An important part of arranging a medical procedure abroad is determining how to pay for it. Previously, we covered 6 different methods of financing a healthcare procedure. This time, we’ll discuss another option: using a tax-advantaged medical account such as an FSA, HSA or HRA.
These three types of heath savings accounts can all help pay for qualified healthcare expenses and provide an opportunity to save money on taxes. There are some important distinctions between them though, as well as details to keep in mind when using them to pay for a procedure abroad.
So let’s dive in with a quick comparison of FSAs, HSAs and HRAs, and some tips for using each for medical travel.
A flexible spending account (FSA) is a pre-tax benefit account that can be used to pay for eligible out-of-pocket medical, dental, and vision expenses.
- This type of account is a standard benefit commonly offered by big employers
- Employees pre-select an amount to set aside into the FSA at the beginning of each year and don’t need to pay taxes on that amount
- The full allocated amount is available immediately, even though equal contributions are taken out of the paycheck each month
- The allocated amount does not rollover at the end of the fiscal year – FSAs run on a “use it or lose it” basis
Tips for using an FSA for medical travel:
- Patients can use FSA funds to pay for medical expenses abroad, but only services that are considered legal in the US qualify
- Call the FSA provider before leaving the US to confirm eligibility and get a list of all items that are eligible
- Patients will need to pay for the expense upfront and then file for reimbursement upon return to the US
- Make sure to hold on to all receipts!
- Prescriptions bought abroad can only be reimbursed if the FDA deems they can be legally imported (guidelines here)
A health savings account (HSA) is like a 401(k) for healthcare, providing an option to save up for future healthcare expenses and build a healthcare nest egg with low-cost investment options.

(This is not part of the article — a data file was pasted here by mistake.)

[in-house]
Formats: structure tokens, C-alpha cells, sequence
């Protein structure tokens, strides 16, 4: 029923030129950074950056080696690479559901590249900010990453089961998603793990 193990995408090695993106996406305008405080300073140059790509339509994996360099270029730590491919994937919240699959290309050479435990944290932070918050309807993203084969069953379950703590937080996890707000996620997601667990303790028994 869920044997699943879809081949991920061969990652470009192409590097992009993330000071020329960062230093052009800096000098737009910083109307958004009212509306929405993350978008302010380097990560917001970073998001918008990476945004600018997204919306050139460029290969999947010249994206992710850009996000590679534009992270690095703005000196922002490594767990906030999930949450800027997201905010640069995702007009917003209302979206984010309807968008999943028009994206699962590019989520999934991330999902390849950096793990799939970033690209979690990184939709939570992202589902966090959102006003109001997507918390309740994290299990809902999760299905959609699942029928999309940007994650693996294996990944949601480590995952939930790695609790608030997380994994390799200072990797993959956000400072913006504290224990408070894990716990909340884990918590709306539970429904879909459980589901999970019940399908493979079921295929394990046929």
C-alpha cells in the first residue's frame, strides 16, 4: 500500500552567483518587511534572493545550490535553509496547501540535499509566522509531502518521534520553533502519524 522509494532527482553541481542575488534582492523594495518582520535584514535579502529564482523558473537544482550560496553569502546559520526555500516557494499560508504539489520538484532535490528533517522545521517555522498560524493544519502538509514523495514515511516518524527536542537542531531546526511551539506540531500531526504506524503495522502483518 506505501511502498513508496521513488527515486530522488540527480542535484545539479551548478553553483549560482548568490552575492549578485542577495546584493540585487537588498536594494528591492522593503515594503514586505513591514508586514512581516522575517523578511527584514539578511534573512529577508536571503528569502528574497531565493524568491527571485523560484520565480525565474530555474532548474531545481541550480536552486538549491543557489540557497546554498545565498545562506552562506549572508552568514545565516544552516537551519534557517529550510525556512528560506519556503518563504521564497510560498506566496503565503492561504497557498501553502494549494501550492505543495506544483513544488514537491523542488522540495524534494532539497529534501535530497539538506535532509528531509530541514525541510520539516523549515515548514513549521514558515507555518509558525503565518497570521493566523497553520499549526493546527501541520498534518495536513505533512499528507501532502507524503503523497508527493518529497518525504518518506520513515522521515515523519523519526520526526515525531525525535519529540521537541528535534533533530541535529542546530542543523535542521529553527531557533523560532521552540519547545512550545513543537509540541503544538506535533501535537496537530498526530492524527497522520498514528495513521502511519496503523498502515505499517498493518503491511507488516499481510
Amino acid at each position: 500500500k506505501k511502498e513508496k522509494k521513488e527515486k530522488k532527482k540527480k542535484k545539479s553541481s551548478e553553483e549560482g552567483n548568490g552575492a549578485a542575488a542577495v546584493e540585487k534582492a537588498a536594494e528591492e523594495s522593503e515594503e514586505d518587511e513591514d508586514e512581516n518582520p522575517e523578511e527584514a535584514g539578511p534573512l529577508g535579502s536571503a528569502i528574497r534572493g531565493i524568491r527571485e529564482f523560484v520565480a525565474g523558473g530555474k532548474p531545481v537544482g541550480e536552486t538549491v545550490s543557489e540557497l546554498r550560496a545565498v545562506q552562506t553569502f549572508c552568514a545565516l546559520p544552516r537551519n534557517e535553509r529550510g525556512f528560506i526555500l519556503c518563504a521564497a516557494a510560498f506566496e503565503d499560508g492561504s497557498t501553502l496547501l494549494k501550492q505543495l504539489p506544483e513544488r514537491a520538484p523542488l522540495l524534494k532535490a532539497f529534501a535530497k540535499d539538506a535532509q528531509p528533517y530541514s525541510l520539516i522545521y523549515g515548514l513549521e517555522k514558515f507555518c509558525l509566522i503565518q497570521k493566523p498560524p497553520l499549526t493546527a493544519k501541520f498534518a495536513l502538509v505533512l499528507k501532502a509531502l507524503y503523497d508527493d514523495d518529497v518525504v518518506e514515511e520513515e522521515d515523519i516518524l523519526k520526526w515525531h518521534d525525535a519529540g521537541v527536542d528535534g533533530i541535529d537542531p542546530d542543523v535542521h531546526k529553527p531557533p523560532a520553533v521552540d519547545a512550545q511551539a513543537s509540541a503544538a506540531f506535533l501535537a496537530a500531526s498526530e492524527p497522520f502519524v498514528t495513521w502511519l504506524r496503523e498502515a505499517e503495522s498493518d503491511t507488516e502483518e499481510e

- This type of account is much less common than an FSA
- It’s only available to those who are enrolled in a high-deductible health plan (HDHP)
- Consumers can sign up for HSAs with banks, credit unions, insurance companies and other approved companies. Employers may also set up a plan for employees as well
- Employees select a portion of their salary to contribute to their HSA each month, which is taken out pre-tax – the available balance is how much has built up over time from savings as well as investment returns
- The amount in the account never goes away unless spent – employees can use them to pay for future expenses down the road and take the account with them when they switch jobs
Tips for using an HSA for medical travel:
- The amount withdrawn from an HSA to pay for international medical care can be taken out tax-free
- Expenses are eligible if the reason for travel is “medical care not for personal reasons”
- The minimum withdrawal amount is generally $25, but can vary depending on the account administrator
A health reimbursement arrangement (HRA) is an IRS-approved, employer-funded and tax-advantaged benefit to reimburse a portion of eligible out of pocket expenses and individual health insurance premiums.
- Only the employer can make contributions to the account
- Money can accumulate without a maximum cap as long as employees stay in the same health plan
- Funds can pay for qualified medical expenses that don’t count towards the deductible, the health plan’s deductible, and Medicare premiums
- Funds can roll over to the next calendar year, but cannot be taken with employees when they leave their company
Tips for using an HRA for medical travel:
- Eligible expenses are defined by IRS rules and the employer’s plan – generally, medical care includes items and services meant to diagnose, cure, mitigate, treat or prevent illness, as well as transportation primarily for medical care
- Ineligible expenses (not approved for reimbursement) include:
- Cosmetic surgery and procedures, including teeth whitening
- Herbs, vitamins and supplements used for general health
- Over-the-counter medicines without prescriptions (except insulin)
- Family or marriage counseling
- Personal use items like toothpaste, shaving cream, makeup
- Prescription drugs imported from another country
- Expenses reimbursed by another plan or program, including a health care plan
Enrolling in an FSA, HSA or HRA can help patients save money by lowering the amount they have to pay in taxes. All three of these accounts can be utilized to pay for health care costs, even overseas.